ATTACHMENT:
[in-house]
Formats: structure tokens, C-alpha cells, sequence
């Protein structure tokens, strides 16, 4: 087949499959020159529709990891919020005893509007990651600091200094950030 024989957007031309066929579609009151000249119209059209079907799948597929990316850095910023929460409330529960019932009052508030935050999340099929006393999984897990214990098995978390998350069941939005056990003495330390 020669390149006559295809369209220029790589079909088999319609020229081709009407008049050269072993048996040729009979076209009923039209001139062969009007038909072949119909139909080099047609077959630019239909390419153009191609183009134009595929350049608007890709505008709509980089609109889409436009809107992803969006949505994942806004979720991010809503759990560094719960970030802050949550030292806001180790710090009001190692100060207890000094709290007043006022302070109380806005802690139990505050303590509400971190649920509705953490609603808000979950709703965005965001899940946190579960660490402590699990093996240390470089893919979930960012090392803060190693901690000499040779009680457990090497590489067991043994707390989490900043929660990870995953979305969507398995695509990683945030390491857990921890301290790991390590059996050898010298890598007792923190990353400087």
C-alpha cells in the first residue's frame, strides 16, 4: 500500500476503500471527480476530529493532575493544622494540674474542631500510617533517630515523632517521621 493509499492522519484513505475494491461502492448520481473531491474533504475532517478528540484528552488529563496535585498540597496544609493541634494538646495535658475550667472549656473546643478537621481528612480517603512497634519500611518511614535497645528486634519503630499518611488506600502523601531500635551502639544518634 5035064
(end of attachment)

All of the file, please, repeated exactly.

[in-house]
Formats: structure tokens, C-alpha cells, sequence
């Protein structure tokens, strides 16, 4: 087949499959020159529709990891919020005893509007990651600091200094950030 024989957007031309066929579609009151000249119209059209079907799948597929990316850095910023929460409330529960019932009052508030935050999340099929006393999984897990214990098995978390998350069941939005056990003495330390 020669390149006559295809369209220029790589079909088999319609020229081709009407008049050269072993048996040729009979076209009923039209001139062969009007038909072949119909139909080099047609077959630019239909390419153009191609183009134009595929350049608007890709505008709509980089609109889409436009809107992803969006949505994942806004979720991010809503759990560094719960970030802050949550030292806001180790710090009001190692100060207890000094709290007043006022302070109380806005802690139990505050303590509400971190649920509705953490609603808000979950709703965005965001899940946190579960660490402590699990093996240390470089893919979930960012090392803060190693901690000499040779009680457990090497590489067991043994707390989490900043929660990870995953979305969507398995695509990683945030390491857990921890301290790991390590059996050898010298890598007792923190990353400087």
C-alpha cells in the first residue's frame, strides 16, 4: 500500500476503500471527480476530529493532575493544622494540674474542631500510617533517630515523632517521621 493509499492522519484513505475494491461502492448520481473531491474533504475532517478528540484528552488529563496535585498540597496544609493541634494538646495535658475550667472549656473546643478537621481528612480517603512497634519500611518511614535497645528486634519503630499518611488506600502523601531500635551502639544518634 5035064